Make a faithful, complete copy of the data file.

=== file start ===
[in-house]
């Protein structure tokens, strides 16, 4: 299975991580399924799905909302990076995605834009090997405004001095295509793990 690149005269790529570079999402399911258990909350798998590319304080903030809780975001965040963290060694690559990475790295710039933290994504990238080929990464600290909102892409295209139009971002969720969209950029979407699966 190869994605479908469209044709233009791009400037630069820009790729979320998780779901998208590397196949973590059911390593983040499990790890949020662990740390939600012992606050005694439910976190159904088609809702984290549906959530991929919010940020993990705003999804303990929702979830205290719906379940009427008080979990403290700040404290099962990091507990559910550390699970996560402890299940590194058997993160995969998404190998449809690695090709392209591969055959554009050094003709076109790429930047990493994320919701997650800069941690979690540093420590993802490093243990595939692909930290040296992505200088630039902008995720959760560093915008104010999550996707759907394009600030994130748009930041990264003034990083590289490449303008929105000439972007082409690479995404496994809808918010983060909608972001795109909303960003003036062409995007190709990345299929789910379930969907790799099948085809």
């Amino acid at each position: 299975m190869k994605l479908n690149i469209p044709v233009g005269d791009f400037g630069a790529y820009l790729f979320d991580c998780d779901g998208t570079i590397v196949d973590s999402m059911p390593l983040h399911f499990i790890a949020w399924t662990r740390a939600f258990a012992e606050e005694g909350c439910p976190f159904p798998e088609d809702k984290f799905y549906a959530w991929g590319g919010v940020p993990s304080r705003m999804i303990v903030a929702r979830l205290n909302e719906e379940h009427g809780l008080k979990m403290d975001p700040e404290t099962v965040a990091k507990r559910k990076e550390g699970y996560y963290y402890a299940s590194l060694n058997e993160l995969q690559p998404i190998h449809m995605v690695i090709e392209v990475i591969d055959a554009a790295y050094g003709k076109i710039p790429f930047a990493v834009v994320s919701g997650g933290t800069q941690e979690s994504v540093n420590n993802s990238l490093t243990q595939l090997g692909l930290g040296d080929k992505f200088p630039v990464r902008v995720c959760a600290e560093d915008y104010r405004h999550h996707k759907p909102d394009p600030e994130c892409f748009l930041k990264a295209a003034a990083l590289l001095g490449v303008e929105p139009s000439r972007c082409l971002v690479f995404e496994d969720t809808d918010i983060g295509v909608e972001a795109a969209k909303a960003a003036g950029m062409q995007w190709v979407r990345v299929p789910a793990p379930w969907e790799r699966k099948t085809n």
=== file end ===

[in-house]
């Protein structure tokens, strides 16, 4: 299975991580399924799905909302990076995605834009090997405004001095295509793990 690149005269790529570079999402399911258990909350798998590319304080903030809780975001965040963290060694690559990475790295710039933290994504990238080929990464600290909102892409295209139009971002969720969209950029979407699966 190869994605479908469209044709233009791009400037630069820009790729979320998780779901998208590397196949973590059911390593983040499990790890949020662990740390939600012992606050005694439910976190159904088609809702984290549906959530991929919010940020993990705003999804303990929702979830205290719906379940009427008080979990403290700040404290099962990091507990559910550390699970996560402890299940590194058997993160995969998404190998449809690695090709392209591969055959554009050094003709076109790429930047990493994320919701997650800069941690979690540093420590993802490093243990595939692909930290040296992505200088630039902008995720959760560093915008104010999550996707759907394009600030994130748009930041990264003034990083590289490449303008929105000439972007082409690479995404496994809808918010983060909608972001795109909303960003003036062409995007190709990345299929789910379930969907790799099948085809």
């Amino acid at each position: 299975m190869k994605l479908n690149i469209p044709v233009g005269d791009f400037g630069a790529y820009l790729f979320d991580c998780d779901g998208t570079i590397v196949d973590s999402m059911p390593l983040h399911f499990i790890a949020w399924t662990r740390a939600f258990a012992e606050e005694g909350c439910p976190f159904p798998e088609d809702k984290f799905y549906a959530w991929g590319g919010v940020p993990s304080r705003m999804i303990v903030a929702r979830l205290n909302e719906e379940h009427g809780l008080k979990m403290d975001p700040e404290t099962v965040a990091k507990r559910k990076e550390g699970y996560y963290y402890a299940s590194l060694n058997e993160l995969q690559p998404i190998h449809m995605v690695i090709e392209v990475i591969d055959a554009a790295y050094g003709k076109i710039p790429f930047a990493v834009v994320s919701g997650g933290t800069q941690e979690s994504v540093n420590n993802s990238l490093t243990q595939l090997g692909l930290g040296d080929k992505f200088p630039v990464r902008v995720c959760a600290e560093d915008y104010r405004h999550h996707k759907p909102d394009p600030e994130c892409f748009l930041k990264a295209a003034a990083l590289l001095g490449v303008e929105p139009s000439r972007c082409l971002v690479f995404e496994d969720t809808d918010i983060g295509v909608e972001a795109a969209k909303a960003a003036g950029m062409q995007w190709v979407r990345v299929p789910a793990p379930w969907e790799r699966k099948t085809n």